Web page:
- Mystery of missing $6 billion has been resolved, says new report
- Inspector general said in June, "It has not been properly accounted for"
- Inspector general's new report says most of $6.6 billion properly handed over to Iraq
The mystery of $6 billion that seemed to go missing in the early days of the Iraq war has been resolved, according to a new report.
New evidence shows most of that money, $6.6 billion, did not go astray in that chaotic period, but ended up where it was supposed to be, under the control of the Iraqi government, according to a report from the office of the Special Inspector General for Iraq Reconstruction or SIGIR,
The report details the transfer of cash from the U.S. to the Central Bank of Iraq. Much of it was originally assets of Iraq, some was part of the Oil for Food program imposed during the regime of former Iraqi leader Saddam Hussein and some was funneled through the United Nations for relief and reconstruction projects, according to the report.
The report focuses on money left over from shipments of more than $10 billion in U.S. currency shipped to Iraq -- much of it in shrink-wrapped bricks of hundred dollars bills -- and the $6.6 billion remaining when the temporary overseer of Iraq, the Coalitional Provisional Authority, went out of business in the summer of 2004 with the creation of a new Iraqi government.
Earlier, the money had seemed to be missing. The inspector general himself, Stuart Bowen, said flatly in June, "It has not been properly accounted for."
The official accounting had used more bland language. "SIGIR concluded that weaknesses in DoD's financial and management controls left it unable to properly account for and articulate the disposition of remaining DFI (Development Fund for Iraq) funds," a 2010 report said.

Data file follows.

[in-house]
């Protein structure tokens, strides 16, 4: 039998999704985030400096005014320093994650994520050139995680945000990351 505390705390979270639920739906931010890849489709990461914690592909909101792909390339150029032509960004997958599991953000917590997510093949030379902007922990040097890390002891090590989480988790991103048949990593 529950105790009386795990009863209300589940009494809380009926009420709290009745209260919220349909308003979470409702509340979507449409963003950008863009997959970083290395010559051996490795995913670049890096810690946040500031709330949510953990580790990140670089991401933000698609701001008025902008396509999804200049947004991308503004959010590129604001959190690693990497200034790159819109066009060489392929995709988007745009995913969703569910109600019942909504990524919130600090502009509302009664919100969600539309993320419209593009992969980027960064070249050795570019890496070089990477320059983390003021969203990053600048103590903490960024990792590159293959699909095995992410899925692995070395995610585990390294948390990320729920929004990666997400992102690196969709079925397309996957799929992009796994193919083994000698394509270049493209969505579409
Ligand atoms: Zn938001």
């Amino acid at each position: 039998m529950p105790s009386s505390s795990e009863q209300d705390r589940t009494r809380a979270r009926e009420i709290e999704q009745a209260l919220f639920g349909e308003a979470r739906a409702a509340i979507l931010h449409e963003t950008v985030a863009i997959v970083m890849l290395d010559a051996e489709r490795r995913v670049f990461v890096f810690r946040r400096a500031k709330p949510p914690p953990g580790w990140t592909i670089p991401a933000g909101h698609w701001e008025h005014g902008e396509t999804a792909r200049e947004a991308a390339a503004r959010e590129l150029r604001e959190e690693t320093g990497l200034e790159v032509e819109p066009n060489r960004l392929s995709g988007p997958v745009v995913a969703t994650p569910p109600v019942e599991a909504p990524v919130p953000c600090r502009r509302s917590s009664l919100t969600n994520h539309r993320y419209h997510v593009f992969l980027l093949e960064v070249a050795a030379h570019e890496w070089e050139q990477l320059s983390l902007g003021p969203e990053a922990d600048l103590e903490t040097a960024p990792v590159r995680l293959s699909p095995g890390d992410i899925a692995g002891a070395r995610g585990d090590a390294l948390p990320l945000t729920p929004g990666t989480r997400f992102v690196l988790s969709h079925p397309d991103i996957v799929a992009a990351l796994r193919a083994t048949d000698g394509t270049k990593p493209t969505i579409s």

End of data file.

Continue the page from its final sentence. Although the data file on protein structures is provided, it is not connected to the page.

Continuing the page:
But the inspector general's new report says almost all the $6.6 billion was properly handed over to Iraq and its Central Bank. "SIGIR was able to account for the unexpended DFI funds remaining in DFI accounts when the CPA (Coalitional Provisional Authority) dissolved in June 2004," the new report says. "Sufficient evidence exists showing that almost all of the remaining $6.6 billion remaining was transferred to actual and legal CBI (Central Bank of Iraq) control."
While the bulk of the money was transferred to the Central Bank of Iraq, $217 million remained in a vault in a former presidential palace and was held by the U.S. Defense Department and most was doled out for a variety of projects and payrolls, the report says.
"In February 2008, SIGIR conducted a cash count at the palace vault and determined that $24.45 million remained," the report says, pointing out that the Pentagon returned this money to Iraq the next month. Now further SIGIR reports are expected in January 2012 on how the Defense Department used other money for small projects and to pay contractors.
"At the same time, SIGIR will report on about $2.8 billion more in DFI funds used by DoD agencies, including the U.S. Army Corps of Engineers, for reconstruction projects provided under a separate agreement executed with Iraq in June 2004," the report says.